'I really thought I was going to be the next JK Rowling or Eoin Colfer'
I THOUGHT I'd be the next JK Rowling, Eoin Colfer or Darren Shan.
For the best part of a year, I spent four hours every evening banging out at least 2,000 words of what I'd later call 'Doppelginger', a children's fantasy novel about a red-haired boy who becomes trapped in a parallel world.
I was convinced my name would shortly grace the bookshelves of Eason alongside those of the most beloved literary greats. But it didn't, it still hasn't, and I'm beginning to think now that getting traditionally published will probably never happen for me.
Publishing a book has always been a tough slog, and I contend that today, it's more difficult and competitive than ever.
For every YouTube star whose debut effort shoots to the top of the bestseller list, there are hundreds of authors whose own novels are doomed to publishers' slush piles.
Which is why, after being turned down by more than 50 publishers and literary agencies, I considered self-publication. It wasn't a decision I came to out of spite.
I had already started one novel, and finished another. I felt 'Doppelginger' was my best attempt yet, and I was empowered by the idea that I could put it out there for anybody to read.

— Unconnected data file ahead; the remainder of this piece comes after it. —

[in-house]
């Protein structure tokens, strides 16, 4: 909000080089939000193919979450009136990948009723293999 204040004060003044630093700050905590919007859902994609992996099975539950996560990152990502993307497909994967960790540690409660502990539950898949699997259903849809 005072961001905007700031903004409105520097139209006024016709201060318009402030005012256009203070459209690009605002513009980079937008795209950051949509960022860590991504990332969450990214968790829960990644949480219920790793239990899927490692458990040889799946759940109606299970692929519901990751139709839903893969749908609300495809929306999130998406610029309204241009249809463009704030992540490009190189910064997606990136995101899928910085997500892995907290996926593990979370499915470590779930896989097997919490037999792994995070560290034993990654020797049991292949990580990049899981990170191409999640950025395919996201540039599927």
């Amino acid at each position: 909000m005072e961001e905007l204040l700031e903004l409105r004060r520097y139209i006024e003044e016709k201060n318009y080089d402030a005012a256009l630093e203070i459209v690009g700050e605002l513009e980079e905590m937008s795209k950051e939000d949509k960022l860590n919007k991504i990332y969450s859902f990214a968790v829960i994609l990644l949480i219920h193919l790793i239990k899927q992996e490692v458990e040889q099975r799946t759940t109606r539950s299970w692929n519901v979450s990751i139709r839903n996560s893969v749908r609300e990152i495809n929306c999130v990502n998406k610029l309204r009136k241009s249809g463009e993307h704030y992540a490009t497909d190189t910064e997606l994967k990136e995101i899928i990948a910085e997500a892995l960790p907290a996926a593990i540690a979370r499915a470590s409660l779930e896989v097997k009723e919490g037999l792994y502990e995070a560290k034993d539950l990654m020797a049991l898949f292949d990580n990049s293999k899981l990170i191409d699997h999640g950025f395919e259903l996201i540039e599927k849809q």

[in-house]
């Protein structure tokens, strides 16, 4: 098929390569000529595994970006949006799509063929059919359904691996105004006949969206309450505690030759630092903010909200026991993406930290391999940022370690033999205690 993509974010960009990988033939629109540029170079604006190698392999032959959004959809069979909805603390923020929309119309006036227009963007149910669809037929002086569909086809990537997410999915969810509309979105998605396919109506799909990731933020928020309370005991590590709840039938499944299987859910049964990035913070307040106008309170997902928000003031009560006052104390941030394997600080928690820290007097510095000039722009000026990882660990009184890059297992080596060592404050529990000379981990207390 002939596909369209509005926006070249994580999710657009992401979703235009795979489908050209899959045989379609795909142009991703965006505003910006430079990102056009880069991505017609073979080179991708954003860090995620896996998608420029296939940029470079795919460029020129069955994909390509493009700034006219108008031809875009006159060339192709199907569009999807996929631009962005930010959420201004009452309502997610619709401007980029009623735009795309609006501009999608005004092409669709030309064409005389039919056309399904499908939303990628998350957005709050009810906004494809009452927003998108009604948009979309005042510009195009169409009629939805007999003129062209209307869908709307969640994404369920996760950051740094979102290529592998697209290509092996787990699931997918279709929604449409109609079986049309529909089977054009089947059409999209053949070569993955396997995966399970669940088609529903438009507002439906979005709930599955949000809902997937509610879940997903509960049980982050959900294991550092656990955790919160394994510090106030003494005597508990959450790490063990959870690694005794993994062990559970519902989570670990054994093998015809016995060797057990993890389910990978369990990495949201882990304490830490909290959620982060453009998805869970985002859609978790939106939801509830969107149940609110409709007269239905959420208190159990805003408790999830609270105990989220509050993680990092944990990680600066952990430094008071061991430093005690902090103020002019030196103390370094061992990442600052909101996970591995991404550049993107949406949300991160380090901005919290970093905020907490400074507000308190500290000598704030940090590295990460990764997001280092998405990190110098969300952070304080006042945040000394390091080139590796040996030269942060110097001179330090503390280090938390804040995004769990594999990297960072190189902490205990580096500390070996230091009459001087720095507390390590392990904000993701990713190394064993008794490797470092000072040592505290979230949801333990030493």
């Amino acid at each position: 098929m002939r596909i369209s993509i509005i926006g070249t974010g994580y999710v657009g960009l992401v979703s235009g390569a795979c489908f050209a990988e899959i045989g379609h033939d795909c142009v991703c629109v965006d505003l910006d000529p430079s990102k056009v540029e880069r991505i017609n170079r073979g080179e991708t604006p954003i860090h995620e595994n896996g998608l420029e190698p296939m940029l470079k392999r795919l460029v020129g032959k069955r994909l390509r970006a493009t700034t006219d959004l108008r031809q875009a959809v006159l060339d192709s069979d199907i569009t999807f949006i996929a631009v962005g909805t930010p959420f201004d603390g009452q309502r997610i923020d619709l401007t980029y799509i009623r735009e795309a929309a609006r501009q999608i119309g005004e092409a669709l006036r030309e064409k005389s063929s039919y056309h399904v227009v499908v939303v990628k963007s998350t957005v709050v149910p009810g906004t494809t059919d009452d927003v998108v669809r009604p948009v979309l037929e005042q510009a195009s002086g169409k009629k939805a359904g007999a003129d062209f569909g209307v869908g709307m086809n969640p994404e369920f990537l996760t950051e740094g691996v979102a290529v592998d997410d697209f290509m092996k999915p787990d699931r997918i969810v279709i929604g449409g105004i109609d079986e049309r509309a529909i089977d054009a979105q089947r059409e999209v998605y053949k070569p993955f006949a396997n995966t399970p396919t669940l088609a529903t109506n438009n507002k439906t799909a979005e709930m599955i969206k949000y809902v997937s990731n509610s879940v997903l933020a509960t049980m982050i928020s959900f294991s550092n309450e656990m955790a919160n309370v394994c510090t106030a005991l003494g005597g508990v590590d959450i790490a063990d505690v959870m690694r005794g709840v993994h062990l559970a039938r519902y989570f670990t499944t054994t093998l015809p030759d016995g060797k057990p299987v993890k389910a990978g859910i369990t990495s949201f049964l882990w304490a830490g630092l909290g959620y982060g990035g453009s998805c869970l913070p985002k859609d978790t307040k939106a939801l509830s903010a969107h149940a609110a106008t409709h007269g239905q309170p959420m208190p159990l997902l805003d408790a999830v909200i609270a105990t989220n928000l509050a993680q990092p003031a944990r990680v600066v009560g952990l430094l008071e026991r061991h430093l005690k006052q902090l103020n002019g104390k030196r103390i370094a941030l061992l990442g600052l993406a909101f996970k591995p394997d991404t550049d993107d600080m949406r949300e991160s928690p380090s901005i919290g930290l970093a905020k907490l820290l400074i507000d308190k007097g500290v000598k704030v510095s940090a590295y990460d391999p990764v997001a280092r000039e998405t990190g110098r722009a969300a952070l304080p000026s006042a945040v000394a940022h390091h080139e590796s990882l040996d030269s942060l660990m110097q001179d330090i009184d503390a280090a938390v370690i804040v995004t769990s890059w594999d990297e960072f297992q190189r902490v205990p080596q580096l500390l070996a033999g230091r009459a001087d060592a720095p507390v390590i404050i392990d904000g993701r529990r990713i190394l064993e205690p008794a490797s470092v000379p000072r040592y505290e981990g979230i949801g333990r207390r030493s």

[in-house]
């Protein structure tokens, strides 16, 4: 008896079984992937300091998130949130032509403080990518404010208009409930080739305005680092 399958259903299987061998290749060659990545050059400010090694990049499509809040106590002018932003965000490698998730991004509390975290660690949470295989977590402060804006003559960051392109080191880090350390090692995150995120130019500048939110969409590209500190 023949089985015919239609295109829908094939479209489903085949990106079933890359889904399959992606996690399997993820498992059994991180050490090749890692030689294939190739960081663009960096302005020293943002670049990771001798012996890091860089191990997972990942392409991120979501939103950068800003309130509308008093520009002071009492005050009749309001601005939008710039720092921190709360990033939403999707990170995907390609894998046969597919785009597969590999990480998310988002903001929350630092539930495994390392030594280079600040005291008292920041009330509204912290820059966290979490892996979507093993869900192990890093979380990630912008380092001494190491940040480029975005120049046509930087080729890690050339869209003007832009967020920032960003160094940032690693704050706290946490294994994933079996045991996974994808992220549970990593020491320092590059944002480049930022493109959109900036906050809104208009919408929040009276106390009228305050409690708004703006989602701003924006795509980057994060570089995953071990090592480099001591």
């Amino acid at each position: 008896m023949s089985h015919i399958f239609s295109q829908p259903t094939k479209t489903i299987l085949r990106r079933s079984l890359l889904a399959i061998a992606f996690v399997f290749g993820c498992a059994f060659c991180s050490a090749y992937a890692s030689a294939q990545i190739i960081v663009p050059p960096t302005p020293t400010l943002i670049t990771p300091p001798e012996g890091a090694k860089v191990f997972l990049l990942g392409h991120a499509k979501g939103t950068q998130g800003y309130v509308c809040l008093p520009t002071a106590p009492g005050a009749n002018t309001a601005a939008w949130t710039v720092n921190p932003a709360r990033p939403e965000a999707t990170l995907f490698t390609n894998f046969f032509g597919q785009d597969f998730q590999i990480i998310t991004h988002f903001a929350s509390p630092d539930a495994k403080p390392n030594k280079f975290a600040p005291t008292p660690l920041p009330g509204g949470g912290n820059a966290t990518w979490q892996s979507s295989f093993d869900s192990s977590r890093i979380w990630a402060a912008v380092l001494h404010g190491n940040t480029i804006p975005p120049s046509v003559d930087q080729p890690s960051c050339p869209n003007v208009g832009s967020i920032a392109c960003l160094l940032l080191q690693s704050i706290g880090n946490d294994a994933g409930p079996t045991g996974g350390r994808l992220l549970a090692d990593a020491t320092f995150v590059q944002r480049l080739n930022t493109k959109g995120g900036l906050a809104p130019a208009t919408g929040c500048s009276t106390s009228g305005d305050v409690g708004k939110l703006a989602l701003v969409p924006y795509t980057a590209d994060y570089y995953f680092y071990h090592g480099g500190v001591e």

I decided to go with Amazon Kindle Digital Publishing, a platform on which anybody can upload a PDF file of their e-book and make it available on Amazon.com.
The lack of physical publication means it is simple and free to use, even if Amazon does take a big 30pc cut of your earnings.
Of course, making your book available is the easy part; getting people to buy it is another challenge entirely. In all, I sold just a handful of copies, and gave dozens more away for free.
That said, there are cases of self-publishers who have gone on to sell millions of copies, like 'Silo' author Hugh Howey, who also started out on Amazon, and was later snapped up by US publishing giant Simon & Schuster and sold film rights to 20th Century Fox.
Traditional publishers say they are constantly crying out for new talent. But unless you have a massive online following, or you really are an exceptional writer, your best chance of success may be on the virtual bookshelves of the self-published.